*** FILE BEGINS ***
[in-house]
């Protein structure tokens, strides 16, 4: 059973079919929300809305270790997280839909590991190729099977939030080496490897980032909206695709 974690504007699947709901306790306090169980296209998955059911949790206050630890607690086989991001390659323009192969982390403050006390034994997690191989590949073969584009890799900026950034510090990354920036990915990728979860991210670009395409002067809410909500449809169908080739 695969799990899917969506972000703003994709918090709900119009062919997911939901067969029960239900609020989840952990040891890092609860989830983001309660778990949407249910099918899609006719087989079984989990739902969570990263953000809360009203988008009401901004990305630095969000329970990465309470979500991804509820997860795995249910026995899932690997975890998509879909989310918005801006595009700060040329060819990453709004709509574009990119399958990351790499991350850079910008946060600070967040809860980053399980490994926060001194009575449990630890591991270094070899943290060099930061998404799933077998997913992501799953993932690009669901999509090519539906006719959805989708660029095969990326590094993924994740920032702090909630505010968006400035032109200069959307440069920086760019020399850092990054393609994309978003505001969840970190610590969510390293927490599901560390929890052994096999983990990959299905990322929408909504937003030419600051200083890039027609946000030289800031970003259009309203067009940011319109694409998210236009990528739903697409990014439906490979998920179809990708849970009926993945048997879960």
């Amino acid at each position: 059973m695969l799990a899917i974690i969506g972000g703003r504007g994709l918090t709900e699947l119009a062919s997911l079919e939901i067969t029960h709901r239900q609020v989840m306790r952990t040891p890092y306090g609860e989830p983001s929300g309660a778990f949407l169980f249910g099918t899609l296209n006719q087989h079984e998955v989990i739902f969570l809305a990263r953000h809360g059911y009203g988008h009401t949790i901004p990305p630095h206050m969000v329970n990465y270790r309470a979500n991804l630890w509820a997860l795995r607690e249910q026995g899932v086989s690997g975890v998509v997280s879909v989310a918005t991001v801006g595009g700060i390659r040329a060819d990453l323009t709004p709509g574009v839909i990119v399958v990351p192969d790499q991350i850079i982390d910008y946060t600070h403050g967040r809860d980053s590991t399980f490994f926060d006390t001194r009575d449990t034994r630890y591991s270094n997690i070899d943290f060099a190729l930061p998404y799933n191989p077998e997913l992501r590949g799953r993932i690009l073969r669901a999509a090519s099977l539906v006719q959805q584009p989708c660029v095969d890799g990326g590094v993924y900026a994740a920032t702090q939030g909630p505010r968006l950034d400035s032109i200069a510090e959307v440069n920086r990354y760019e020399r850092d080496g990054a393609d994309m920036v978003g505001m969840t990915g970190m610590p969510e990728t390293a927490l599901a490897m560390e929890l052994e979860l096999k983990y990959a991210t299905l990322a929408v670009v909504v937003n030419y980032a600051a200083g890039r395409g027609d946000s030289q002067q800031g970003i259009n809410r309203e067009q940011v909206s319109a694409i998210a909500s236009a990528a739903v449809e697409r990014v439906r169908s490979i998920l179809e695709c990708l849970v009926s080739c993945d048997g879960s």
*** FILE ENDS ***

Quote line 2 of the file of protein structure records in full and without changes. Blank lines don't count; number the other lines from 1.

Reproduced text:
């Protein structure tokens, strides 16, 4: 059973079919929300809305270790997280839909590991190729099977939030080496490897980032909206695709 974690504007699947709901306790306090169980296209998955059911949790206050630890607690086989991001390659323009192969982390403050006390034994997690191989590949073969584009890799900026950034510090990354920036990915990728979860991210670009395409002067809410909500449809169908080739 695969799990899917969506972000703003994709918090709900119009062919997911939901067969029960239900609020989840952990040891890092609860989830983001309660778990949407249910099918899609006719087989079984989990739902969570990263953000809360009203988008009401901004990305630095969000329970990465309470979500991804509820997860795995249910026995899932690997975890998509879909989310918005801006595009700060040329060819990453709004709509574009990119399958990351790499991350850079910008946060600070967040809860980053399980490994926060001194009575449990630890591991270094070899943290060099930061998404799933077998997913992501799953993932690009669901999509090519539906006719959805989708660029095969990326590094993924994740920032702090909630505010968006400035032109200069959307440069920086760019020399850092990054393609994309978003505001969840970190610590969510390293927490599901560390929890052994096999983990990959299905990322929408909504937003030419600051200083890039027609946000030289800031970003259009309203067009940011319109694409998210236009990528739903697409990014439906490979998920179809990708849970009926993945048997879960």